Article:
Deciding Between Hiring and Contracting: What You Need to Know

It’s a common conundrum with growing companies. When more manpower is needed, should the company hire new employees or bring in contractors. Often, HR professionals are asked to weigh in on the pros and cons of both choices. Here are some key factors to consider when deciding between hiring and contracting.

Understanding Costs
You need to understand the costs of both options. However, calculating the costs is not always straightforward. Some costs are easy to calculate, like salary and benefits packages. Other costs, such as engagement and loyalty, are harder to put a number on.

Broadly speaking, there are three categories of costs to consider when weighing your options between contractors and employees:

  • Recruitment costs
  • Regulatory costs
  • Soft costs

Recruitment Costs
What is the cost of adding a new employee? This cost includes everything from the recruitment process to the cost of screening resumes and conducting interviews. Initially, the cost of hiring an employee may be similar to the cost of adding a contractor. There is, however, one important difference—turnover. Employees usually last longer than contractors. That means you may have to spend recruitment money two or three times more often on contractors than on an employee.

Regulatory Costs
Regulatory costs are legally mandated. When you hire a contractor, you have few, if any, legally mandated costs. However, when you hire an employee, you have a long list of potential legal obligations. Some examples of these costs include:

  • Overtime
  • Health insurance
  • Retirement
  • Mandatory withholding
  • Employer FICA contribution

While costs like health insurance and retirement benefits are traditionally optional, if you offer them to some employees, chances are you are required to offer them to all employees. You do not have such obligations to contractors. The regulatory costs of hiring a new employee are much higher than hiring a contractor.

Soft Costs
There are also soft costs when hiring an employee and a contractor. These are often difficult to measure and they can significantly impact the bottom line for years to come.

Some examples of soft costs include:

  • Cost of developing employees
  • Training costs
  • Decreased engagement or “buy-in” from contractors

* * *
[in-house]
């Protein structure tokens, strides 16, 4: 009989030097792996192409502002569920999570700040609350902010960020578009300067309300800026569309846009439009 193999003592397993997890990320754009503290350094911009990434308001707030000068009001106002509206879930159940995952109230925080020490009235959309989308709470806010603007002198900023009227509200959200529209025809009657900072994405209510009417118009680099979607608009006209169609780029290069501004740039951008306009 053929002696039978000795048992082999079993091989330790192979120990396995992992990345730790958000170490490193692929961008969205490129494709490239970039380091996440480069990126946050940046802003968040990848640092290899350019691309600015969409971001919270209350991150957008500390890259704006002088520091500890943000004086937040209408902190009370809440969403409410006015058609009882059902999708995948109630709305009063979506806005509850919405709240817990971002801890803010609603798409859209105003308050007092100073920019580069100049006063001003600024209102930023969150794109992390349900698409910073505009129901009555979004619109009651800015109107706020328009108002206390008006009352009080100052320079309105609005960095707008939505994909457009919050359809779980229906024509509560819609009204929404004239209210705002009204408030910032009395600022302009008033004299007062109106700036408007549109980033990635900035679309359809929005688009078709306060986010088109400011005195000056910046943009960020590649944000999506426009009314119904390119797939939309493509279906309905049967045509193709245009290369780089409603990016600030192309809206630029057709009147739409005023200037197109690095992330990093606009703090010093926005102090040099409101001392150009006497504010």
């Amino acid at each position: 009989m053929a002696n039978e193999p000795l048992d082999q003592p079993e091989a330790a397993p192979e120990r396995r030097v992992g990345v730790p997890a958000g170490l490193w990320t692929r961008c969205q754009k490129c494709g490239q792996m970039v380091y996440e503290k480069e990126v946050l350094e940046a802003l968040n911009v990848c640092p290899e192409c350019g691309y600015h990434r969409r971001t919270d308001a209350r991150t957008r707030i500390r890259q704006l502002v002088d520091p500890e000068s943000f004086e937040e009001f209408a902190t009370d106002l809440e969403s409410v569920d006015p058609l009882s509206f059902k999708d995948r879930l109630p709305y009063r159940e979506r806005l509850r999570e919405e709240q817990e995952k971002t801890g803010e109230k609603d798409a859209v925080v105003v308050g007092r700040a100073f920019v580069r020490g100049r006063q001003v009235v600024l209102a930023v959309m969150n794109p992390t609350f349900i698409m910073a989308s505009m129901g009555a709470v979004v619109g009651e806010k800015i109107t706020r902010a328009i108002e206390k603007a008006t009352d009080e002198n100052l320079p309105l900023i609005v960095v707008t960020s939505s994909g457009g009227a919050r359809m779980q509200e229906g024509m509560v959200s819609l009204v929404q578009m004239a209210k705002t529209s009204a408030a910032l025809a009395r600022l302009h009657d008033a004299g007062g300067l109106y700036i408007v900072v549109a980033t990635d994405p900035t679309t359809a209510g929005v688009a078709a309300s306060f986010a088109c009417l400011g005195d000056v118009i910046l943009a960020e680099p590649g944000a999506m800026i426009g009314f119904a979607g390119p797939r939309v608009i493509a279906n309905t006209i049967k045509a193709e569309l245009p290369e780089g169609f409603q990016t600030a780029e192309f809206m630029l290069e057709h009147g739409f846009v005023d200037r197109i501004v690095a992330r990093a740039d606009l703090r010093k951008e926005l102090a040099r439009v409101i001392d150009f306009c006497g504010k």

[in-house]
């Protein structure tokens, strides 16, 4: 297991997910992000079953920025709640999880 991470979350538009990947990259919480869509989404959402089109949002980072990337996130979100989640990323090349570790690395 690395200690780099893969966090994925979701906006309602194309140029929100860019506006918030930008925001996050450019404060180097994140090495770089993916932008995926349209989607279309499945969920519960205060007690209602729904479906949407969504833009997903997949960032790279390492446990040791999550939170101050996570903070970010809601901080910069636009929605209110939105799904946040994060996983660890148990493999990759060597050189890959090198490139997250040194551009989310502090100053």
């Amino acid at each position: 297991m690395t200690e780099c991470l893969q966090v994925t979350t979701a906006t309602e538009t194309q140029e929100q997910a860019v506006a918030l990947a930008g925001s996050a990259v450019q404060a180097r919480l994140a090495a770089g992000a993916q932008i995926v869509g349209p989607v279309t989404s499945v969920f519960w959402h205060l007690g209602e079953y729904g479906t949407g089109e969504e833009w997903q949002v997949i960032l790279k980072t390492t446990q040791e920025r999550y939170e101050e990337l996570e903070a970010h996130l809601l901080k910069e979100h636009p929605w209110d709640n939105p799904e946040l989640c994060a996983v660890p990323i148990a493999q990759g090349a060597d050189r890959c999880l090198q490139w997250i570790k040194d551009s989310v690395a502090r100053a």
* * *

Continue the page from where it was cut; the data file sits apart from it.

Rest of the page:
• Decreased loyalty from contractors

When you hire an employee, you are invested in their long-term success. This means you may incur development costs as they learn new skills. Hopefully, these costs will be paid back over time with increased productivity. New employees will need to be trained on everything from the way you want the work done to the company policies. Contractors traditionally require less training.

Employees are more likely to feel connected and committed to the organization. They have every incentive to help the company succeed through creativity and innovation. Contractors are not as connected to the success of the company. They are less likely to buy into management goals.

Contractors often work for multiple companies at a time. At the very least, they are free agents. They know they will only be at the company for a short time. This makes contractors less productive over the long term. An employee will become more valuable over time. A contractor’s value often remains stable over time.

What Are Your Goals For This Position?
Costs are not the only factor you need to consider when deciding between contractors and employees. You also need to consider the company’s goals and needs.

For example, companies should consider:

  • Are personnel needed for a single project, or is there a long-term need?
  • How will the addition of an employee or contractor affect cash flow?
  • Is hiring an employee financially sustainable?
  • How will bringing in a contractor affect the existing employees?

If there is only a seasonal or short-term need, contractors will prove not only to be cheaper, but they may also be better for the morale of the other employees. Short-term contractors do not threaten the job security that employees feel the way long-term contractors can. Hiring employees and then letting them go for financial reasons can devastate company morale and increase turnover as employees begin to worry about the stability of the company.

Dangers of Misclassification
One of the hidden costs of hiring a contractor is misclassification. If you bring on a contractor, and it later decided by an agency or court that you misclassified the employee as a contractor, the company could be on the hook for significant damages and penalties.

It is important to remember that if want to dictate the time, place and manner an individual works, you have an employee, not a contractor.

Contractors are generally expected to set their own hours and use the methods they deem best to complete a project.

One halfway point between hiring a contractor and an employee is to use a staffing agency to hire a W-2 contractor. This means that the individual is an employee of the staffing agency. The agency is responsible for all of the regulatory costs. Your company simply pays the staffing agency an agreed upon rate. The company is able to direct the W-2 contractor the same way they would their own employee, without the risks of misclassification.

This can help you avoid the problems of bringing on a contractor paid on a 1099 basis, and who is later ruled to be an employee.

Choosing between hiring a contractor or an employee is not easy. By carefully considering all of the likely costs and consequences, you can mitigate against future problems.

Oasis can assist your company with this and all other HR-related challenges. Please contact us at 866-AT-OASIS (866-286-2747) or visit us online at

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